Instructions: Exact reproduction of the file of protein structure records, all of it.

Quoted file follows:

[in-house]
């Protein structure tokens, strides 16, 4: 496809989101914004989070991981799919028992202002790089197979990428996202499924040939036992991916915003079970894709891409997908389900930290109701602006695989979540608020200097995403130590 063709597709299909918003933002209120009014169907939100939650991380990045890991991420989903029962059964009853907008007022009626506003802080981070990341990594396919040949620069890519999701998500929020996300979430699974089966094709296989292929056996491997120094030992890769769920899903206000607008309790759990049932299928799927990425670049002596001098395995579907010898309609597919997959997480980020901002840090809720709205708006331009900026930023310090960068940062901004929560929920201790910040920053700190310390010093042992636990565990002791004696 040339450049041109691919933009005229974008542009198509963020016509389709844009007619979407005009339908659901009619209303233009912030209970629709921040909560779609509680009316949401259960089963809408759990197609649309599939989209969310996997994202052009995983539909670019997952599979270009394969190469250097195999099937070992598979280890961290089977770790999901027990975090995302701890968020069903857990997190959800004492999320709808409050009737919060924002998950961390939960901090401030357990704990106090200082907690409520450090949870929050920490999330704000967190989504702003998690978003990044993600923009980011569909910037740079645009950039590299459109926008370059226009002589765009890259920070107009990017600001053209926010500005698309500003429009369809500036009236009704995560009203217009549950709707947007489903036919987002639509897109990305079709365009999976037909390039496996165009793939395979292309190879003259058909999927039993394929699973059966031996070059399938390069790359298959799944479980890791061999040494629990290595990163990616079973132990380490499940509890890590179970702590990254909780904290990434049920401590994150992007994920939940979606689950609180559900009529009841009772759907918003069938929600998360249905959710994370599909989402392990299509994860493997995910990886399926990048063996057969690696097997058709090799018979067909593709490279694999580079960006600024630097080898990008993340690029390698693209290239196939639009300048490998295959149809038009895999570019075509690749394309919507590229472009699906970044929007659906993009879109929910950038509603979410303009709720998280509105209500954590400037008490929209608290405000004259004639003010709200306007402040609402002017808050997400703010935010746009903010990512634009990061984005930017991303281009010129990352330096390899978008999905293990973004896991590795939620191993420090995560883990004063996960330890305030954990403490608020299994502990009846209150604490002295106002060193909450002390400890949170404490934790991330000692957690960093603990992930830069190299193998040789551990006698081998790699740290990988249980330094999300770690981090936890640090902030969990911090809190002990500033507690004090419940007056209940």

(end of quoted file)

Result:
[in-house]
């Protein structure tokens, strides 16, 4: 496809989101914004989070991981799919028992202002790089197979990428996202499924040939036992991916915003079970894709891409997908389900930290109701602006695989979540608020200097995403130590 063709597709299909918003933002209120009014169907939100939650991380990045890991991420989903029962059964009853907008007022009626506003802080981070990341990594396919040949620069890519999701998500929020996300979430699974089966094709296989292929056996491997120094030992890769769920899903206000607008309790759990049932299928799927990425670049002596001098395995579907010898309609597919997959997480980020901002840090809720709205708006331009900026930023310090960068940062901004929560929920201790910040920053700190310390010093042992636990565990002791004696 040339450049041109691919933009005229974008542009198509963020016509389709844009007619979407005009339908659901009619209303233009912030209970629709921040909560779609509680009316949401259960089963809408759990197609649309599939989209969310996997994202052009995983539909670019997952599979270009394969190469250097195999099937070992598979280890961290089977770790999901027990975090995302701890968020069903857990997190959800004492999320709808409050009737919060924002998950961390939960901090401030357990704990106090200082907690409520450090949870929050920490999330704000967190989504702003998690978003990044993600923009980011569909910037740079645009950039590299459109926008370059226009002589765009890259920070107009990017600001053209926010500005698309500003429009369809500036009236009704995560009203217009549950709707947007489903036919987002639509897109990305079709365009999976037909390039496996165009793939395979292309190879003259058909999927039993394929699973059966031996070059399938390069790359298959799944479980890791061999040494629990290595990163990616079973132990380490499940509890890590179970702590990254909780904290990434049920401590994150992007994920939940979606689950609180559900009529009841009772759907918003069938929600998360249905959710994370599909989402392990299509994860493997995910990886399926990048063996057969690696097997058709090799018979067909593709490279694999580079960006600024630097080898990008993340690029390698693209290239196939639009300048490998295959149809038009895999570019075509690749394309919507590229472009699906970044929007659906993009879109929910950038509603979410303009709720998280509105209500954590400037008490929209608290405000004259004639003010709200306007402040609402002017808050997400703010935010746009903010990512634009990061984005930017991303281009010129990352330096390899978008999905293990973004896991590795939620191993420090995560883990004063996960330890305030954990403490608020299994502990009846209150604490002295106002060193909450002390400890949170404490934790991330000692957690960093603990992930830069190299193998040789551990006698081998790699740290990988249980330094999300770690981090936890640090902030969990911090809190002990500033507690004090419940007056209940």